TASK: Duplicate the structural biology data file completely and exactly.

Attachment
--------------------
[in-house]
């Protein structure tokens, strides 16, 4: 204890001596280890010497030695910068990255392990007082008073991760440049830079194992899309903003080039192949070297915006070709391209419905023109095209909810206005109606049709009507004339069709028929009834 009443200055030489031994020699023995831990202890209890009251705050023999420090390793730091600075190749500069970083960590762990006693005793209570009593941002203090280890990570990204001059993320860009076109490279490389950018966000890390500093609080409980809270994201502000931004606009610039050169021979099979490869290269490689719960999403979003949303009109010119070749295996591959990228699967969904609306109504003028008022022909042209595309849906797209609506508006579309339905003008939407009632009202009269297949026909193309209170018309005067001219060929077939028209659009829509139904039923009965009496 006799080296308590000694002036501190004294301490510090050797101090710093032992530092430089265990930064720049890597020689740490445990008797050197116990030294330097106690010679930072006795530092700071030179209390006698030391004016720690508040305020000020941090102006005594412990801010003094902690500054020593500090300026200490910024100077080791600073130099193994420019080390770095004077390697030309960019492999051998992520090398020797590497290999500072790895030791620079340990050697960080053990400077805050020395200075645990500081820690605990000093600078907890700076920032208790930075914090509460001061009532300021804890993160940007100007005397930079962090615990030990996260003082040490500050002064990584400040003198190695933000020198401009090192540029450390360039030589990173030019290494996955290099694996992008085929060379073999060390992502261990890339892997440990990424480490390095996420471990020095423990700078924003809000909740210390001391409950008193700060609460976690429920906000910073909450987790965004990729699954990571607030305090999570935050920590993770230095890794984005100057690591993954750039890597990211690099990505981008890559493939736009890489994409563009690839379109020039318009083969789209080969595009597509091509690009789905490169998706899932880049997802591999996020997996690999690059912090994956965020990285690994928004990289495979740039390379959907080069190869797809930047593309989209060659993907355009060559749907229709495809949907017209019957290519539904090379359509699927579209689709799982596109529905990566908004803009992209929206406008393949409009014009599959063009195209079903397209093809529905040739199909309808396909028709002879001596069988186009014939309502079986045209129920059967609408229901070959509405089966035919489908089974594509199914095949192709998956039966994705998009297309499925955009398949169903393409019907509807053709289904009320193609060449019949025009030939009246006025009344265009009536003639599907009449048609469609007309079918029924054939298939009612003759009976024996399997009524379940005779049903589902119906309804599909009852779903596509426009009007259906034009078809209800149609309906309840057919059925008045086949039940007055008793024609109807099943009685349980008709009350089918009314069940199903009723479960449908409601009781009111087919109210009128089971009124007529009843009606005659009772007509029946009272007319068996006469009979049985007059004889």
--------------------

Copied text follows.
[in-house]
């Protein structure tokens, strides 16, 4: 204890001596280890010497030695910068990255392990007082008073991760440049830079194992899309903003080039192949070297915006070709391209419905023109095209909810206005109606049709009507004339069709028929009834 009443200055030489031994020699023995831990202890209890009251705050023999420090390793730091600075190749500069970083960590762990006693005793209570009593941002203090280890990570990204001059993320860009076109490279490389950018966000890390500093609080409980809270994201502000931004606009610039050169021979099979490869290269490689719960999403979003949303009109010119070749295996591959990228699967969904609306109504003028008022022909042209595309849906797209609506508006579309339905003008939407009632009202009269297949026909193309209170018309005067001219060929077939028209659009829509139904039923009965009496 006799080296308590000694002036501190004294301490510090050797101090710093032992530092430089265990930064720049890597020689740490445990008797050197116990030294330097106690010679930072006795530092700071030179209390006698030391004016720690508040305020000020941090102006005594412990801010003094902690500054020593500090300026200490910024100077080791600073130099193994420019080390770095004077390697030309960019492999051998992520090398020797590497290999500072790895030791620079340990050697960080053990400077805050020395200075645990500081820690605990000093600078907890700076920032208790930075914090509460001061009532300021804890993160940007100007005397930079962090615990030990996260003082040490500050002064990584400040003198190695933000020198401009090192540029450390360039030589990173030019290494996955290099694996992008085929060379073999060390992502261990890339892997440990990424480490390095996420471990020095423990700078924003809000909740210390001391409950008193700060609460976690429920906000910073909450987790965004990729699954990571607030305090999570935050920590993770230095890794984005100057690591993954750039890597990211690099990505981008890559493939736009890489994409563009690839379109020039318009083969789209080969595009597509091509690009789905490169998706899932880049997802591999996020997996690999690059912090994956965020990285690994928004990289495979740039390379959907080069190869797809930047593309989209060659993907355009060559749907229709495809949907017209019957290519539904090379359509699927579209689709799982596109529905990566908004803009992209929206406008393949409009014009599959063009195209079903397209093809529905040739199909309808396909028709002879001596069988186009014939309502079986045209129920059967609408229901070959509405089966035919489908089974594509199914095949192709998956039966994705998009297309499925955009398949169903393409019907509807053709289904009320193609060449019949025009030939009246006025009344265009009536003639599907009449048609469609007309079918029924054939298939009612003759009976024996399997009524379940005779049903589902119906309804599909009852779903596509426009009007259906034009078809209800149609309906309840057919059925008045086949039940007055008793024609109807099943009685349980008709009350089918009314069940199903009723479960449908409601009781009111087919109210009128089971009124007529009843009606005659009772007509029946009272007319068996006469009979049985007059004889």